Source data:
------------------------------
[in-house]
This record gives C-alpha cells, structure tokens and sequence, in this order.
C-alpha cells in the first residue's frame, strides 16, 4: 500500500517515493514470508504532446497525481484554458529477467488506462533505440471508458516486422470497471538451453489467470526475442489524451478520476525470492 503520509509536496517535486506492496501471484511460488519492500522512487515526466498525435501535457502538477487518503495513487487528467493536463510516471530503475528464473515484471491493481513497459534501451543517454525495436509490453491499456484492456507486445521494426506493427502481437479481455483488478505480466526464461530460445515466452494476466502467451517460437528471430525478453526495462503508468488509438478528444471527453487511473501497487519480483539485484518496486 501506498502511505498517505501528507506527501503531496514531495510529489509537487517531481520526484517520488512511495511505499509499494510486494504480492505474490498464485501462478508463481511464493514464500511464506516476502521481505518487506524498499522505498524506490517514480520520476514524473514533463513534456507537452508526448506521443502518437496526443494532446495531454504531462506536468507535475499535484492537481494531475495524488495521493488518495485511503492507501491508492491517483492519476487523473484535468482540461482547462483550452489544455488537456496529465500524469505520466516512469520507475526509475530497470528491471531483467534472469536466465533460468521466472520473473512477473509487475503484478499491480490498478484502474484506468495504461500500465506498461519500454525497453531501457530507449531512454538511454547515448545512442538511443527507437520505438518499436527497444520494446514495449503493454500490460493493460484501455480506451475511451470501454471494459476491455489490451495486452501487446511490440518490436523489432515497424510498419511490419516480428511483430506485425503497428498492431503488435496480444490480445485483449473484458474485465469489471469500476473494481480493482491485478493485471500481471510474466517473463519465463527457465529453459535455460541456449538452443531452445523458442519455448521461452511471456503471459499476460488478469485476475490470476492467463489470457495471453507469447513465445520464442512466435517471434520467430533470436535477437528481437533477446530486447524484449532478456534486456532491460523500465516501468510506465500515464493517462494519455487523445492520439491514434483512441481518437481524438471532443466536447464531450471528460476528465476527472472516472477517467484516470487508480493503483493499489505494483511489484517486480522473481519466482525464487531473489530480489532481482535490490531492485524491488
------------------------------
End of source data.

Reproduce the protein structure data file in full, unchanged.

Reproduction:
[in-house]
This record gives C-alpha cells, structure tokens and sequence, in this order.
C-alpha cells in the first residue's frame, strides 16, 4: 500500500517515493514470508504532446497525481484554458529477467488506462533505440471508458516486422470497471538451453489467470526475442489524451478520476525470492 503520509509536496517535486506492496501471484511460488519492500522512487515526466498525435501535457502538477487518503495513487487528467493536463510516471530503475528464473515484471491493481513497459534501451543517454525495436509490453491499456484492456507486445521494426506493427502481437479481455483488478505480466526464461530460445515466452494476466502467451517460437528471430525478453526495462503508468488509438478528444471527453487511473501497487519480483539485484518496486 501506498502511505498517505501528507506527501503531496514531495510529489509537487517531481520526484517520488512511495511505499509499494510486494504480492505474490498464485501462478508463481511464493514464500511464506516476502521481505518487506524498499522505498524506490517514480520520476514524473514533463513534456507537452508526448506521443502518437496526443494532446495531454504531462506536468507535475499535484492537481494531475495524488495521493488518495485511503492507501491508492491517483492519476487523473484535468482540461482547462483550452489544455488537456496529465500524469505520466516512469520507475526509475530497470528491471531483467534472469536466465533460468521466472520473473512477473509487475503484478499491480490498478484502474484506468495504461500500465506498461519500454525497453531501457530507449531512454538511454547515448545512442538511443527507437520505438518499436527497444520494446514495449503493454500490460493493460484501455480506451475511451470501454471494459476491455489490451495486452501487446511490440518490436523489432515497424510498419511490419516480428511483430506485425503497428498492431503488435496480444490480445485483449473484458474485465469489471469500476473494481480493482491485478493485471500481471510474466517473463519465463527457465529453459535455460541456449538452443531452445523458442519455448521461452511471456503471459499476460488478469485476475490470476492467463489470457495471453507469447513465445520464442512466435517471434520467430533470436535477437528481437533477446530486447524484449532478456534486456532491460523500465516501468510506465500515464493517462494519455487523445492520439491514434483512441481518437481524438471532443466536447464531450471528460476528465476527472472516472477517467484516470487508480493503483493499489505494483511489484517486480522473481519466482525464487531473489530480489532481482535490490531492485524491488